CHARLESTON COUNTY, S.C. (WCBD) – Charleston Moves, a non-profit organization with a goal of improving safety for vulnerable road users such as walkers and bikers, is conducting research along some busy Charleston County corridors to compile data to use for upcoming projects.

“We’ve got this pretty long list of areas throughout the county that we are targeting,” said Katie Zimmerman, Director of Charleston Moves.

The group is counting the number of pedestrians and bikers utilizing the corridors and intersections.

“We don’t often get those numbers so we are going out to get those numbers so that we have them.”

Charleston Moves is not only counting pedestrians, they’re also studying what areas need improved infrastructure, dangers that face vulnerable road users, and more.

“How does that space currently look and function for people who are walking and biking? How many people are actually currently walking and biking through that area per hour? Are they crossing at the crosswalk or is there something that is sort of an impediment to them? Do they feel unsafe at the crosswalks and so they’re crossing in a different location? Should the signals be a little bit different to accommodate people who are crossing? How many families are going through there?”

After collecting the data, Zimmerman says it will be used for a number of purposes.

“To look at what projects that we wanna advocate for, projects that we think should be coming along over the next few years,” explained Zimmerman.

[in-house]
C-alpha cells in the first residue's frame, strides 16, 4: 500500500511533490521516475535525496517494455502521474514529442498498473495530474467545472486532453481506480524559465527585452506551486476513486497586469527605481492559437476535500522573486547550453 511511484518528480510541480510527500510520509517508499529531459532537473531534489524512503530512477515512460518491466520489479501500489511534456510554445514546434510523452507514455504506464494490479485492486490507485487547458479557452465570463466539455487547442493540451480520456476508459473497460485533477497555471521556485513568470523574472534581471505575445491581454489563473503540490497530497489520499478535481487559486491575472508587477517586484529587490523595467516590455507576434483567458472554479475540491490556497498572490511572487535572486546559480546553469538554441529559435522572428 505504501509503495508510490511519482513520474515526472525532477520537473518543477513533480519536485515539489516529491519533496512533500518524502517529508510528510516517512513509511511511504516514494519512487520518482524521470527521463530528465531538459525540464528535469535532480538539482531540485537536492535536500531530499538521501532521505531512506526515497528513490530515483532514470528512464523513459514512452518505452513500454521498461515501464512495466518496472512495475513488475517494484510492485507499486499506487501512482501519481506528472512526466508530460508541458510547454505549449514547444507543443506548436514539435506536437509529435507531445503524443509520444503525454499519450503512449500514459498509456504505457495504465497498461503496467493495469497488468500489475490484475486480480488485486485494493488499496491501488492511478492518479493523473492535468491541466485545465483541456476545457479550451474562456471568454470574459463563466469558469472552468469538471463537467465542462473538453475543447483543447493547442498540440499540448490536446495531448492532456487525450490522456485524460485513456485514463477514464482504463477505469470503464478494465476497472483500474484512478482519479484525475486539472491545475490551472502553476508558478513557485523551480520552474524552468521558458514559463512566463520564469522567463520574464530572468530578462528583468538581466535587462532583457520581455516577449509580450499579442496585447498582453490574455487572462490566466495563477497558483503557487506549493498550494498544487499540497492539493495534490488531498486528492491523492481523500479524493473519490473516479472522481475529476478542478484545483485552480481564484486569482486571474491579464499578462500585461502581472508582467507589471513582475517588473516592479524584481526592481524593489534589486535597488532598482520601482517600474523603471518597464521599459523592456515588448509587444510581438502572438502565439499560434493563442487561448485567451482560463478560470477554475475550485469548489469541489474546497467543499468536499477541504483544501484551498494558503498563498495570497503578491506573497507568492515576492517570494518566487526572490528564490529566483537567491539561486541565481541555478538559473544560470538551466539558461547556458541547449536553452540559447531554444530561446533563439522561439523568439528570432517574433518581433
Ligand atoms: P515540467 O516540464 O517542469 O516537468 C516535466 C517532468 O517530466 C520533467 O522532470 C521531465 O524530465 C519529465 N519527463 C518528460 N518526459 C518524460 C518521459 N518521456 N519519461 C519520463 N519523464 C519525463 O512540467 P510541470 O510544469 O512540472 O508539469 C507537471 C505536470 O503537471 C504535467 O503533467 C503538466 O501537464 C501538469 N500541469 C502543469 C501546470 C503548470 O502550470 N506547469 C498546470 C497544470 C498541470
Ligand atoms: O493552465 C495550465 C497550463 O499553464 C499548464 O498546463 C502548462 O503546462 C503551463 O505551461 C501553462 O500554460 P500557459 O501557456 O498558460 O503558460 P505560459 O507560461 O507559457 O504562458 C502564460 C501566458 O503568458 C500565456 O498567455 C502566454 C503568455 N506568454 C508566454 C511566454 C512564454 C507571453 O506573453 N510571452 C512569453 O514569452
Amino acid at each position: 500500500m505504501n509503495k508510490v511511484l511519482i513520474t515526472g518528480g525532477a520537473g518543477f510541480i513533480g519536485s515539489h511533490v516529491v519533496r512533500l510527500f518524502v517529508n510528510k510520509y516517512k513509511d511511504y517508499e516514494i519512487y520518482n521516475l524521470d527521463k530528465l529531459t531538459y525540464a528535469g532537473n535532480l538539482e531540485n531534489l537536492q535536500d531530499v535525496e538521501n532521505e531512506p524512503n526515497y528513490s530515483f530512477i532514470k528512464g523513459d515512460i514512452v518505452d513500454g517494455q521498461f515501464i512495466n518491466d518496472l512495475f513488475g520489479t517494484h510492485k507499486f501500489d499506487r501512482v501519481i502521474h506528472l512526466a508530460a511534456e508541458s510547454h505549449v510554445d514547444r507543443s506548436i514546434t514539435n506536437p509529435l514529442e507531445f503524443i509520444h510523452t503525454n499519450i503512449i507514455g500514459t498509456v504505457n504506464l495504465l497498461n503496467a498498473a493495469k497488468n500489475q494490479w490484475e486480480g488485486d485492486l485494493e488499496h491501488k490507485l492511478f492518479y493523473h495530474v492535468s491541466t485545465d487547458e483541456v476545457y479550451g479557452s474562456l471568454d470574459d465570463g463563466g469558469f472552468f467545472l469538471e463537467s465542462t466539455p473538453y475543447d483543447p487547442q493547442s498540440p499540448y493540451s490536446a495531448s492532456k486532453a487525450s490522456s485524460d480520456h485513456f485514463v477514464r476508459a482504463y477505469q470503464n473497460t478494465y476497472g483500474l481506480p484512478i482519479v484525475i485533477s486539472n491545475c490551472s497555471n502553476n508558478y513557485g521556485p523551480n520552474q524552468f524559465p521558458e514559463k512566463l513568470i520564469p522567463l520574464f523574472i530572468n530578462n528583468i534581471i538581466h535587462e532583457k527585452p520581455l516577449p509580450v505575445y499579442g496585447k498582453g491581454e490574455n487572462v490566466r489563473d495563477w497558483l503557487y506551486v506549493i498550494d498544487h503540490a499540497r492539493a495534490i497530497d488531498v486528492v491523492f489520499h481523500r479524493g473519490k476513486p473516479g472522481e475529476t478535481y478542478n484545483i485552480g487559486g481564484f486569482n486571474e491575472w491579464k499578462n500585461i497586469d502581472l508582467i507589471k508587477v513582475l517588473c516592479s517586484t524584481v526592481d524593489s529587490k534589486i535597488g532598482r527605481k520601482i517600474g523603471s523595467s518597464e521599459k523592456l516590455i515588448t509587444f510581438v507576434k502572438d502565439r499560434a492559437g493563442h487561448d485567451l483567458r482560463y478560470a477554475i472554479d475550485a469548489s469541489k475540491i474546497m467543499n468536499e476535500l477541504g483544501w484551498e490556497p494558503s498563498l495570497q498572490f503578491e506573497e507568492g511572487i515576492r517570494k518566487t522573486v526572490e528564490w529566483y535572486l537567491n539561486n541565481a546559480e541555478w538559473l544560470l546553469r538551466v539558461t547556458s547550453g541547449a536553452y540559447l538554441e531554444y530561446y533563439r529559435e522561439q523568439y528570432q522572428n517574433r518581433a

At one particular intersection, Huger St. and Rutledge Ave. in Downtown Charleston, Charleston Moves counted 332 bikers and walkers in a 4-hour period. Zimmerman describes the intersection as “stressful” for vulnerable road users.

“That particular intersection, we want to use that data to encourage the agencies to develop an improvement project.”

She also says the numbers will be available to any local or state agency that wants to access them.

“In the past, as the state has conducted road safety audits for dangerous corridors for pedestrians, if we have done a count that relates to that corridor we have handed that off to the agency as well and they have used that information in their recommendations which is great,” said Zimmerman.

A road safety audit was conducted throughout the City of Charleston and some recommendations from that report included updated infrastructure to improve safety for bikers and pedestrians.

“Some areas we have our flashers at crosswalks and some recommendations are to change to the rapid flashing beacons which gives more awareness to the motorists,” said Robert Somerville, the Transportation Director for the City of Charleston. “We’re also looking at a signal re-timing program on the peninsula. That’s to help with our pedestrians, to help with our transit, our motorists, basically everyone downtown.”

Somerville says the city is working in conjunction with the South Carolina Department of Transportation to make pedestrian improvements across the peninsula such as adding bike lanes and more.

Zimmerman says their work isn’t finished until connectivity is improved across the Lowcountry and everyone has a transportation choice.